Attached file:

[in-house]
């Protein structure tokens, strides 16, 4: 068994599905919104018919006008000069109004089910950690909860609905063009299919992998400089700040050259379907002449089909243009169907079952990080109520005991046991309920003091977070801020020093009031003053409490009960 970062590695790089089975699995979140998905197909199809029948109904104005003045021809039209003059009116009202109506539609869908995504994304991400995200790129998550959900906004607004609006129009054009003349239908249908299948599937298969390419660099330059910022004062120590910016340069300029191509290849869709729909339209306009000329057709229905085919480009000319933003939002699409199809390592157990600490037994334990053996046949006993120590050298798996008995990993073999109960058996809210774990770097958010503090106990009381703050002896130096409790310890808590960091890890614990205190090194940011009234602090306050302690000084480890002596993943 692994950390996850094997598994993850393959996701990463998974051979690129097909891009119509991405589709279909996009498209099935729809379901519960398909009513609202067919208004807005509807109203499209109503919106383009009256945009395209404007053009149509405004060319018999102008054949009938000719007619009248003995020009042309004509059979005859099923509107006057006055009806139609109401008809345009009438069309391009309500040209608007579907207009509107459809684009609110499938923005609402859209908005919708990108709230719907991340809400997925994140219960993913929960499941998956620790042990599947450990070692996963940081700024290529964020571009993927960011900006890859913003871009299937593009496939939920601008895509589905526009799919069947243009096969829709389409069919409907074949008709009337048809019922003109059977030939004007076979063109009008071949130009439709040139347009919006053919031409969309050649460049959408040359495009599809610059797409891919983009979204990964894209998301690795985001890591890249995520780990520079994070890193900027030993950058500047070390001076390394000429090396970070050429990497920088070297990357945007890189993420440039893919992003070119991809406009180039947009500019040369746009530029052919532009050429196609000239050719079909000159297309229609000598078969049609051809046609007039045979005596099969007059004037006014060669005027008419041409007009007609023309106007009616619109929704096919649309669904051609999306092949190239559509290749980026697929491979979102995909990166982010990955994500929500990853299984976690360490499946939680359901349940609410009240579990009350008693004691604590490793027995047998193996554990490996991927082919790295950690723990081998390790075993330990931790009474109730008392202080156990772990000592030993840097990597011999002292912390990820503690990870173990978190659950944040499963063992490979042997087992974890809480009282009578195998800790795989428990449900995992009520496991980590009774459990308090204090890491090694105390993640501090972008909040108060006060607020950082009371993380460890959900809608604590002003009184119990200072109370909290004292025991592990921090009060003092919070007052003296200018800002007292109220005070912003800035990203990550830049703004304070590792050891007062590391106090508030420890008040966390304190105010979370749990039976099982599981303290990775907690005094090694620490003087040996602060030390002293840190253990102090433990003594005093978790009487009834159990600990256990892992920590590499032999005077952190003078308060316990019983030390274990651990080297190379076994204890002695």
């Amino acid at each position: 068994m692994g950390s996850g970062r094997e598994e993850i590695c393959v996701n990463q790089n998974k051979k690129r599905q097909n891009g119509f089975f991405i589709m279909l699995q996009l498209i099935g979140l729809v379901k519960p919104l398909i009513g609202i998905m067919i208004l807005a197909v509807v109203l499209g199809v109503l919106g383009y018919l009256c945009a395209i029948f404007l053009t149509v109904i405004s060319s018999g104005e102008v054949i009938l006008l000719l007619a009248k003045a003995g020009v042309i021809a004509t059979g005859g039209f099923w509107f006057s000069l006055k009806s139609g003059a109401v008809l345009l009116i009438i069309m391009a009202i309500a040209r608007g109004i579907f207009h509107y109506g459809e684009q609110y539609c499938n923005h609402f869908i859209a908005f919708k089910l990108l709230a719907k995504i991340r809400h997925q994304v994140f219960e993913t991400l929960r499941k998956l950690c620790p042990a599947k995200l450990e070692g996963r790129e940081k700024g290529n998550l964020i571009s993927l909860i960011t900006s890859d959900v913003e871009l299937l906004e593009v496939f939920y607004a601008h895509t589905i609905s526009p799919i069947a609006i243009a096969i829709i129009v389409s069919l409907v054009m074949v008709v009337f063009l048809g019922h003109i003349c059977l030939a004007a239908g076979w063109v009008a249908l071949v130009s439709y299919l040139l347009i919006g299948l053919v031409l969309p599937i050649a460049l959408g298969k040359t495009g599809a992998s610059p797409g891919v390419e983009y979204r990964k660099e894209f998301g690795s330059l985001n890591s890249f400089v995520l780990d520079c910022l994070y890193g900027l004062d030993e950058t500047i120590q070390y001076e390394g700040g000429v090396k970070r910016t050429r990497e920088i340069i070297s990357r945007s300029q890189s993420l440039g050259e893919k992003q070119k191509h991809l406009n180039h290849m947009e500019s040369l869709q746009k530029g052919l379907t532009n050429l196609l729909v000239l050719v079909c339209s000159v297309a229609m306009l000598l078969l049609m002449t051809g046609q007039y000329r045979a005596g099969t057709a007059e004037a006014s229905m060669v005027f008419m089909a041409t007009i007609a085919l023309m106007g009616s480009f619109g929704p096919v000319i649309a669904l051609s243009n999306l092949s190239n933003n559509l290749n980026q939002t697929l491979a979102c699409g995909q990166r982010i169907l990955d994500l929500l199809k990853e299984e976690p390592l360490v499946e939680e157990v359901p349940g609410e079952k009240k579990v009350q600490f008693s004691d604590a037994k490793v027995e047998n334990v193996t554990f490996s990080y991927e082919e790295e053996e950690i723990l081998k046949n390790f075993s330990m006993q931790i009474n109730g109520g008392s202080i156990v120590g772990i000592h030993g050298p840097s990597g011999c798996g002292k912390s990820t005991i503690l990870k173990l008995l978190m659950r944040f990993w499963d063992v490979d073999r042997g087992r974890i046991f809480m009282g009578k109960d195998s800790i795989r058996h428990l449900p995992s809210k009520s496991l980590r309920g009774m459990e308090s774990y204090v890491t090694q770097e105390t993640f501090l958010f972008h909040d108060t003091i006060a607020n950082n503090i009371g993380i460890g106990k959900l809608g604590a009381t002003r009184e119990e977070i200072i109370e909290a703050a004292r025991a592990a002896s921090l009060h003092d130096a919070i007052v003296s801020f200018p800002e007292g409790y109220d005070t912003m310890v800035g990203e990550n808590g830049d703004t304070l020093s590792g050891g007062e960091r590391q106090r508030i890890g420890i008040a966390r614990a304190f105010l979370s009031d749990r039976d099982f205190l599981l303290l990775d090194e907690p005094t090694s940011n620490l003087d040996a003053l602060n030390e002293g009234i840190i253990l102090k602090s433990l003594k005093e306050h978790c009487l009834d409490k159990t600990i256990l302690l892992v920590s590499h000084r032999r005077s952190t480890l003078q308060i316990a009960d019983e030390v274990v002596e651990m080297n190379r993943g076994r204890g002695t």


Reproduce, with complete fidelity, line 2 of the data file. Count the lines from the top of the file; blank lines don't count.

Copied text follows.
């Protein structure tokens, strides 16, 4: 068994599905919104018919006008000069109004089910950690909860609905063009299919992998400089700040050259379907002449089909243009169907079952990080109520005991046991309920003091977070801020020093009031003053409490009960 970062590695790089089975699995979140998905197909199809029948109904104005003045021809039209003059009116009202109506539609869908995504994304991400995200790129998550959900906004607004609006129009054009003349239908249908299948599937298969390419660099330059910022004062120590910016340069300029191509290849869709729909339209306009000329057709229905085919480009000319933003939002699409199809390592157990600490037994334990053996046949006993120590050298798996008995990993073999109960058996809210774990770097958010503090106990009381703050002896130096409790310890808590960091890890614990205190090194940011009234602090306050302690000084480890002596993943 692994950390996850094997598994993850393959996701990463998974051979690129097909891009119509991405589709279909996009498209099935729809379901519960398909009513609202067919208004807005509807109203499209109503919106383009009256945009395209404007053009149509405004060319018999102008054949009938000719007619009248003995020009042309004509059979005859099923509107006057006055009806139609109401008809345009009438069309391009309500040209608007579907207009509107459809684009609110499938923005609402859209908005919708990108709230719907991340809400997925994140219960993913929960499941998956620790042990599947450990070692996963940081700024290529964020571009993927960011900006890859913003871009299937593009496939939920601008895509589905526009799919069947243009096969829709389409069919409907074949008709009337048809019922003109059977030939004007076979063109009008071949130009439709040139347009919006053919031409969309050649460049959408040359495009599809610059797409891919983009979204990964894209998301690795985001890591890249995520780990520079994070890193900027030993950058500047070390001076390394000429090396970070050429990497920088070297990357945007890189993420440039893919992003070119991809406009180039947009500019040369746009530029052919532009050429196609000239050719079909000159297309229609000598078969049609051809046609007039045979005596099969007059004037006014060669005027008419041409007009007609023309106007009616619109929704096919649309669904051609999306092949190239559509290749980026697929491979979102995909990166982010990955994500929500990853299984976690360490499946939680359901349940609410009240579990009350008693004691604590490793027995047998193996554990490996991927082919790295950690723990081998390790075993330990931790009474109730008392202080156990772990000592030993840097990597011999002292912390990820503690990870173990978190659950944040499963063992490979042997087992974890809480009282009578195998800790795989428990449900995992009520496991980590009774459990308090204090890491090694105390993640501090972008909040108060006060607020950082009371993380460890959900809608604590002003009184119990200072109370909290004292025991592990921090009060003092919070007052003296200018800002007292109220005070912003800035990203990550830049703004304070590792050891007062590391106090508030420890008040966390304190105010979370749990039976099982599981303290990775907690005094090694620490003087040996602060030390002293840190253990102090433990003594005093978790009487009834159990600990256990892992920590590499032999005077952190003078308060316990019983030390274990651990080297190379076994204890002695």